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The brutality of dismemberment abortion versus the Fruit of the Spirit

by | Apr 14, 2015

By Dave Andrusko

D& E 16 wk illustrationre  Not surprisingly the first NRL News Today post for Tuesday is a joyful alert that Oklahoma had joined Kansas in passing the  Unborn Child Protection from Dismemberment Abortion Act. For those who may be tuning in late, this legislation bans dismemberment abortions–abortions that kill the baby literally by tearing her apart. These are huge victories and a sign of things to come.

Equally unsurprising, the New York Times ran a tiny Associated Press story–108 words, to be exact. But to be fair, the AP story accurately describes what is proscribed: “The measure prohibits doctors from using forceps, clamps, scissors or similar instruments on a live fetus to remove it from the womb in pieces.”

For those who appreciate irony, consider this. On the Times’ webpage, directly underneath the link to the AP story, is “Most Popular on NYTimes.com.” The very first citation is “OP-ED COLUMNIST” [in this case, David Brooks] who recently wrote “The Moral Bucket List.”

Let me be clear. Brooks is not with us and this column, while (in my opinion) exquisite in parts, is decidedly less so in other sections. Having said that, there is the illuminating distinction between what Brooks is talking about (“generosity of spirit,” or “depth of character”) and its very opposite–what we (not Brooks) know is part and parcel of the practice of dismemberment abortion.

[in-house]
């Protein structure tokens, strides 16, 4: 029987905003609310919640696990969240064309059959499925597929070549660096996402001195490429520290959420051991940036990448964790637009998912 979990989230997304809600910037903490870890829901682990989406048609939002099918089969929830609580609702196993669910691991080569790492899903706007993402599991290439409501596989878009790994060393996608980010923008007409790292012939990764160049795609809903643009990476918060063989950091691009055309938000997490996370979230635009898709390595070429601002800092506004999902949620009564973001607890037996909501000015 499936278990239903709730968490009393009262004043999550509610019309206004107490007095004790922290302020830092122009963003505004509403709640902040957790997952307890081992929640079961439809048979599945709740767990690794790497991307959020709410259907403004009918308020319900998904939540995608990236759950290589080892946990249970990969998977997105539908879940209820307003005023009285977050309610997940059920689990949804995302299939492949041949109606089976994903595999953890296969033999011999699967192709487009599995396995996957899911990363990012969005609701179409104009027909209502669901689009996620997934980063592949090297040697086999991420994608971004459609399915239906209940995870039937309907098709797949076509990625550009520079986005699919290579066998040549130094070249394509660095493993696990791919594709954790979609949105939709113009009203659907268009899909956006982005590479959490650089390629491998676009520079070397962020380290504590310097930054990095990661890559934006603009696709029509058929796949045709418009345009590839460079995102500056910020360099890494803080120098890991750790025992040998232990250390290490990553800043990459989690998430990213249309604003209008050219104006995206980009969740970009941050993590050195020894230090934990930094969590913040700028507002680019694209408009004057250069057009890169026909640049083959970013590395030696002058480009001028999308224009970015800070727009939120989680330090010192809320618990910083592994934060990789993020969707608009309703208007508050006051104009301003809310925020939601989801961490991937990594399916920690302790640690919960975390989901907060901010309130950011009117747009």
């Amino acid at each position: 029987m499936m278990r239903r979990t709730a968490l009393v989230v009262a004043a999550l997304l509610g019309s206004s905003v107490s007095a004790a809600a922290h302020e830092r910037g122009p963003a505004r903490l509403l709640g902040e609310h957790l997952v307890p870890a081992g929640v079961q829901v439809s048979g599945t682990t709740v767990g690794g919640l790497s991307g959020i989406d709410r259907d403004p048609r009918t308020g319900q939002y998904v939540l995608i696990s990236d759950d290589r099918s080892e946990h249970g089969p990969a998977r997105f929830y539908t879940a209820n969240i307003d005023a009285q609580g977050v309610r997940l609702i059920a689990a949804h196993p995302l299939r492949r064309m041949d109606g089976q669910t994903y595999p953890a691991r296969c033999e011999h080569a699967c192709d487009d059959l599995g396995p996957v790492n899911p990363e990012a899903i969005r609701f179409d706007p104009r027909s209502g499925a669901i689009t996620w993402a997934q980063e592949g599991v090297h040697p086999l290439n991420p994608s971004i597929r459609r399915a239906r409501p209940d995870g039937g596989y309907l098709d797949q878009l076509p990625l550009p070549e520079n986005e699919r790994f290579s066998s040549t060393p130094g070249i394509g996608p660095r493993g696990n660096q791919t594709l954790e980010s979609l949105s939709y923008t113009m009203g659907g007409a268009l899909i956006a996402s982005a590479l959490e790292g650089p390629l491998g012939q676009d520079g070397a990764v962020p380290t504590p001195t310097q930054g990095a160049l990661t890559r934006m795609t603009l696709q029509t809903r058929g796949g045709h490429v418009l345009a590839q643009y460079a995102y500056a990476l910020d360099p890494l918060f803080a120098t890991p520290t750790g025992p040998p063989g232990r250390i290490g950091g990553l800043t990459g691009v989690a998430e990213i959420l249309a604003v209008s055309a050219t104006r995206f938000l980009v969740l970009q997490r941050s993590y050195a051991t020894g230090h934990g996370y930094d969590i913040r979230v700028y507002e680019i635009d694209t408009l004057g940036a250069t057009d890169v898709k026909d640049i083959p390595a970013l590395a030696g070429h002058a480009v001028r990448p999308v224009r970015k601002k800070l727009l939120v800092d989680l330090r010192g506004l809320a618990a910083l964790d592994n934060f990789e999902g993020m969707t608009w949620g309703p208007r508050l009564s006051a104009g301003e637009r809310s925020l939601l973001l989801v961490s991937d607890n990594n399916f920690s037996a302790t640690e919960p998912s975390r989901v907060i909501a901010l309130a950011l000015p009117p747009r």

Let me hone in on one consideration that is particularly relevant to pro-lifers, those who fight every day to put an end to the slaughter of unborn children. (You can read the essay in which Brooks develops his argument at length at www.nytimes.com/2015/04/12/opinion/sunday/david-brooks-the-moral-bucket-list.html.)

It occurred to Brooks that he wanted to be more like the people who exude that kind of goodness, who are dedicated to morally good action. To do so, he came to realize, “I was going to have to have the sort of moral adventures that produce that kind of goodness.”

Brooks then contrasts two kinds of virtues:

 the résumé virtues and the eulogy virtues. The résumé virtues are the skills you bring to the marketplace. The eulogy virtues are the ones that are talked about at your funeral — whether you were kind, brave, honest or faithful. Were you capable of deep love?

  There are plenty of  pro-lifers who have a laundry list of résumé virtues that can and do lead to career success. But what they all have, in my experience, are the eulogy virtues–which to Christian ears are reminiscent of the fruits of the Spirit which Paul writes about in Galatians.

Not that he would agree but pro-lifers are perfect examples of what Brooks describes as the kind of “incandescent souls you sometimes meet.” Unlike so many in our culture, we do not lack what Brooks calls a “moral vocabulary.”

He writes

People on this road [to character] see life as a process of commitment making. Character is defined by how deeply rooted you are. Have you developed deep connections that hold you up in times of challenge and push you toward the good? In the realm of the intellect, a person of character has achieved a settled philosophy about fundamental things. In the realm of emotion, she is embedded in a web of unconditional loves. In the realm of action, she is committed to tasks that can’t be completed in a single lifetime

 Sound familiar? It ought to. It is a description of you and I and the life-long commitment we have voluntarily assumed to turning the ship of state around, to returning to port where the unborn baby is not only legally protected but also “embedded in a web of unconditional loves.”

You and I are on a great moral adventure–reconciling America with all her unborn children.

What a privilege!

What a blessing!

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